Last night I did an experiment by holding two candles with the flames at the same starting height but an inch or so closer to the center. The fan started turning immediately. It now appears that at the regular radius the narrow laminar columns are either barely touching the tips of the blades or missing entirely. The broad upper portion that is turbulent but still rising does not miss. My next test, after the current candles are used up, will be to make some temporary holders that will bring 6 candles in to the tighter radius. I will not make that permanent because I need to keep the flames a safe distance from the wooden structure.

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Maybe insert some vape/smoke to see what's going on.

27. Originally Posted by publiusr
Maybe insert some vape/smoke to see what's going on.
The challenge is to get visible smoke into the laminar column and nowhere else, without disturbing the air currents. I have tried with no success.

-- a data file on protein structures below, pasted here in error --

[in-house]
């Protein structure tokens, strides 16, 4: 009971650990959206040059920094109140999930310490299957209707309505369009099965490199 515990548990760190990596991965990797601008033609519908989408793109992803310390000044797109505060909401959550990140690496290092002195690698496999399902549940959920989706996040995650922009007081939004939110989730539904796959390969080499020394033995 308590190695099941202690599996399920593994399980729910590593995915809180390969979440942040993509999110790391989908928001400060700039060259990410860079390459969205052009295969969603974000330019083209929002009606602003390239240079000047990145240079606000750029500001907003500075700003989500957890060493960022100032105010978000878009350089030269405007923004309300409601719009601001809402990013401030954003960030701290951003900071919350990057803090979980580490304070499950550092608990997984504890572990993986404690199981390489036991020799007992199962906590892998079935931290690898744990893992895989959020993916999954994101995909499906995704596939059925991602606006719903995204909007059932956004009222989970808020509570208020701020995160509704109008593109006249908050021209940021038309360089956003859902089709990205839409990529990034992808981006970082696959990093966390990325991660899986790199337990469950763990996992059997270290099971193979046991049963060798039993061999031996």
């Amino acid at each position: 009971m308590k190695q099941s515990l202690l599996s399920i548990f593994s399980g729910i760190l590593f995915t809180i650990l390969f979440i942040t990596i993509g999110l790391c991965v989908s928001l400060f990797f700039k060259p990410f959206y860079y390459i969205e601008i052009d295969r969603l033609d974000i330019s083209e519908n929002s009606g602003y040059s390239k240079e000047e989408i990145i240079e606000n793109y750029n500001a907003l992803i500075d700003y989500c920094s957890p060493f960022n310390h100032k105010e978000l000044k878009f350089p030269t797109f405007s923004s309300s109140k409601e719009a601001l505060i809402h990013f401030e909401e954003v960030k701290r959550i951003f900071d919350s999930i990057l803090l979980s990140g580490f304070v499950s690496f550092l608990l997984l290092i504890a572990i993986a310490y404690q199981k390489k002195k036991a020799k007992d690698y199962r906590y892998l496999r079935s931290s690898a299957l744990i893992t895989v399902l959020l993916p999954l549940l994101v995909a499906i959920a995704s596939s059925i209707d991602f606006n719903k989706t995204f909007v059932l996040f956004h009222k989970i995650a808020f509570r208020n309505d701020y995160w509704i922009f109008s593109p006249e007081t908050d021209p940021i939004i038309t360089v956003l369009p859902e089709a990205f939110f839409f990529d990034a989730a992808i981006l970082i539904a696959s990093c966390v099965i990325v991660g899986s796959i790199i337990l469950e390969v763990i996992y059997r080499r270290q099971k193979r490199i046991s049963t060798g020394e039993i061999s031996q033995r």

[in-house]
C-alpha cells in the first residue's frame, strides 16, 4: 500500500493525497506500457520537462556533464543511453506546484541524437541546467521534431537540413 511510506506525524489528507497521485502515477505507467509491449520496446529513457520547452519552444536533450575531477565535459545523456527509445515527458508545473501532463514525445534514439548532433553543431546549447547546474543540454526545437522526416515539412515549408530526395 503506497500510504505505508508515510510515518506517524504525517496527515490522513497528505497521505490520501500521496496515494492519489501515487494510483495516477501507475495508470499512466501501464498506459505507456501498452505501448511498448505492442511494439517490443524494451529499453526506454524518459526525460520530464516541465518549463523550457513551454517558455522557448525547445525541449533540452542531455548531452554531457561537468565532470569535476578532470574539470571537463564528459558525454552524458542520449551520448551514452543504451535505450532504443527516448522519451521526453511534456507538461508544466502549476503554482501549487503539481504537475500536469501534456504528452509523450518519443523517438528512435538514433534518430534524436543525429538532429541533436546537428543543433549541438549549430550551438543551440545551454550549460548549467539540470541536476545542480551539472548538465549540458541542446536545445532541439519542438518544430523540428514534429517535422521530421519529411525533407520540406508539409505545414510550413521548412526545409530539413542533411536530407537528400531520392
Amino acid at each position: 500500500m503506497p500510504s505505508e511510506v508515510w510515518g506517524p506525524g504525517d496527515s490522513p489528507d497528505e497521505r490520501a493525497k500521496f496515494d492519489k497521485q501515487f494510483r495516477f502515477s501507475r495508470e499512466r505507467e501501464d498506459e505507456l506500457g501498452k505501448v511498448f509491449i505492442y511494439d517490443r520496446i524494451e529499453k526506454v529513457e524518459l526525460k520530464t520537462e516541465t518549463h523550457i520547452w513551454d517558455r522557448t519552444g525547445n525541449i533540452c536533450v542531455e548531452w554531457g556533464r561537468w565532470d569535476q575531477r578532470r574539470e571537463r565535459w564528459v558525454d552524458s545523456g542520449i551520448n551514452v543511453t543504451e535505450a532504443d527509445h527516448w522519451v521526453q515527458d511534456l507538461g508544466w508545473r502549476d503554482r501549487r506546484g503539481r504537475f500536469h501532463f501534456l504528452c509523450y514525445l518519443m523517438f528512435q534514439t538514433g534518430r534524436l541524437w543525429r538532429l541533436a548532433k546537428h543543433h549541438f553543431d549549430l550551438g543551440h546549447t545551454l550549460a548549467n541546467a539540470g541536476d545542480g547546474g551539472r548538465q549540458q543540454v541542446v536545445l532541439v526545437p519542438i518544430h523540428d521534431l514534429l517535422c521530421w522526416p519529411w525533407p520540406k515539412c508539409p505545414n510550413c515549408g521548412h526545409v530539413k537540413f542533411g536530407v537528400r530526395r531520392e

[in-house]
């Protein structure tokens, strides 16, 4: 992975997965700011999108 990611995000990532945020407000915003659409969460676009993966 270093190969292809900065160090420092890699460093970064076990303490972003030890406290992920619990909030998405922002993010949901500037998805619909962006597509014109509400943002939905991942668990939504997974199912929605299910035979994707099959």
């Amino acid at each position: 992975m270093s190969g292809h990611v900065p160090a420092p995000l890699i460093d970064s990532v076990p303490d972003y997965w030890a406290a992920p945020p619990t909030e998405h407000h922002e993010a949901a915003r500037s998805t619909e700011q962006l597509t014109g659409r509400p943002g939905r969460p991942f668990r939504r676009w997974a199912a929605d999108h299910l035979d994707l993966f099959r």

28. Originally Posted by Hornblower
Good catch, VQkr. That image is consistent with what I felt with my fingers at different heights above the flames.

Last night I did an experiment by holding two candles with the flames at the same starting height but an inch or so closer to the center. The fan started turning immediately. It now appears that at the regular radius the narrow laminar columns are either barely touching the tips of the blades or missing entirely. The broad upper portion that is turbulent but still rising does not miss. My next test, after the current candles are used up, will be to make some temporary holders that will bring 6 candles in to the tighter radius. I will not make that permanent because I need to keep the flames a safe distance from the wooden structure.
I did not have to go that far. I installed a new set of candles with them leaning in slightly. I did that by dipping the bottom inch of each one in hot water to soften it and then press it into the holder at the desired angle and let it cool and harden in that position. At the full 10" height the flames are about 1/2 to 3/4 inch closer to the center, and the narrow laminar columns are turning the fan without a hitch. The flames are still well separated from the wooden structure.